BorgWarner Helps Establish Alternator Efficiency Recommended Practice

Helping establish a standard for the industry benefits everyone—fleet customers, distributors and manufacturers. It’s one of the reasons BorgWarner’s Bob Jeffries has long been involved with the Technology and Maintenance Council (TMC) of the American Trucking Association.

TMC is charged with developing recommended practices (RPs) for the industry on the maintenance and operations of vehicles. Currently, there are nearly 500 RPs that have been adopted by TMC, including one that was recently spearheaded by Jeffries.

Jeffries—along with BorgWarner’s Mike Bradfield and input from a colleague at Nippon Denso—developed RP 180: Standard for Establishing Alternator Efficiency.

“This RP ensures that, regardless of the manufacturer, we are all testing alternator efficiency to the same standards,” he explains. “It’s an important RP because fuel remains one of the top costs of operating a vehicle.”

With Bradfield’s help, the committee developed an efficiency formula that was based on the MODAC (Mobile Data Acquisition) study. They also established profiles for average line haul trucks as well as traditional Class 8 trucks, so the formula could be adapted to the particular vehicle type.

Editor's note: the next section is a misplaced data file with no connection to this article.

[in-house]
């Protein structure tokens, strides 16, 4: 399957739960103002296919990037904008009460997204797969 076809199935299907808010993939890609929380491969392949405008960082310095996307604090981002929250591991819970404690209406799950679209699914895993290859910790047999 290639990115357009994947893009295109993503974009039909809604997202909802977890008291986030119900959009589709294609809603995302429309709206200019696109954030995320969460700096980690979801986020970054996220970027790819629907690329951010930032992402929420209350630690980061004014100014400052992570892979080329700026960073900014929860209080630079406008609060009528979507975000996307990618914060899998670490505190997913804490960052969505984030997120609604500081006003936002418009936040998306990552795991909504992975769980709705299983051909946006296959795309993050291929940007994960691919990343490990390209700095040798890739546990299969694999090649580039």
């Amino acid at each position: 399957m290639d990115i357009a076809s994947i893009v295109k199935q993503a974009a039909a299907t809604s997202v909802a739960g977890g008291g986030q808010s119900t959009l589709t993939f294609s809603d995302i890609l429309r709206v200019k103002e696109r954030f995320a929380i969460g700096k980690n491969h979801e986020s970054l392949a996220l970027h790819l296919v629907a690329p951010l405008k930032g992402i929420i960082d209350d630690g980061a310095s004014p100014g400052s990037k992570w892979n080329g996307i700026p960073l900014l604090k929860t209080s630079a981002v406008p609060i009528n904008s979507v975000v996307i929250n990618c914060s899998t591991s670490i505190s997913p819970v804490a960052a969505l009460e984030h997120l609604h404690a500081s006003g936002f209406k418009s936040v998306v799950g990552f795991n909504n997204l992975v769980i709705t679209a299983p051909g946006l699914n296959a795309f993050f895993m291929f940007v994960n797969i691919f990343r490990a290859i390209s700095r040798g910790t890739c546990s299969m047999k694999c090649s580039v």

“This RP doesn’t favor any manufacturer. It is simply a testing standard that ensures end users have a common way to evaluate alternator efficiency,” Jeffries explains. “Efficiency can be a moving target. This RP allows a true apples-to-apples comparison.”

Once adopted by TMC, RPs are commonly used in specifications for the purchase of a vehicle or truck.

“This is an important process because it allows various parts of the industry to come together and work through maintenance issues and establish standards that make the industry better—something we all want.”

As a Silver Spark Plug member of TMC, Jeffries has been recognized for his influence and excellence in the maintenance of commercial vehicles. He’s helped develop four other RPs.

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